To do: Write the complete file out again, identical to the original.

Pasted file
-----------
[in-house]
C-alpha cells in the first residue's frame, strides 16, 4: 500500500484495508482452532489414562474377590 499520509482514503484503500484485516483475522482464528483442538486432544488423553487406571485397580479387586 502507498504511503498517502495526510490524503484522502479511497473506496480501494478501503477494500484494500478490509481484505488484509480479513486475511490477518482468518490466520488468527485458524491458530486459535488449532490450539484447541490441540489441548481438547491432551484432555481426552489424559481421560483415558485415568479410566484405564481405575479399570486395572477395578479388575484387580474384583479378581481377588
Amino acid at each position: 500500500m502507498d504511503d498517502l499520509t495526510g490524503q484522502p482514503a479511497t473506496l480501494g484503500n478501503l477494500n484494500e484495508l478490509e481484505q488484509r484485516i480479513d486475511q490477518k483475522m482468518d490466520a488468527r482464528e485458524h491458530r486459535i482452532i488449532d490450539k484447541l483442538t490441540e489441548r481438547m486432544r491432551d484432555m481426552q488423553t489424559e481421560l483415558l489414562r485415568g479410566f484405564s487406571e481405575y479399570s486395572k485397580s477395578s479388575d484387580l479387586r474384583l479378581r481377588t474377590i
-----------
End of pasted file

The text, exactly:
[in-house]
C-alpha cells in the first residue's frame, strides 16, 4: 500500500484495508482452532489414562474377590 499520509482514503484503500484485516483475522482464528483442538486432544488423553487406571485397580479387586 502507498504511503498517502495526510490524503484522502479511497473506496480501494478501503477494500484494500478490509481484505488484509480479513486475511490477518482468518490466520488468527485458524491458530486459535488449532490450539484447541490441540489441548481438547491432551484432555481426552489424559481421560483415558485415568479410566484405564481405575479399570486395572477395578479388575484387580474384583479378581481377588
Amino acid at each position: 500500500m502507498d504511503d498517502l499520509t495526510g490524503q484522502p482514503a479511497t473506496l480501494g484503500n478501503l477494500n484494500e484495508l478490509e481484505q488484509r484485516i480479513d486475511q490477518k483475522m482468518d490466520a488468527r482464528e485458524h491458530r486459535i482452532i488449532d490450539k484447541l483442538t490441540e489441548r481438547m486432544r491432551d484432555m481426552q488423553t489424559e481421560l483415558l489414562r485415568g479410566f484405564s487406571e481405575y479399570s486395572k485397580s477395578s479388575d484387580l479387586r474384583l479378581r481377588t474377590i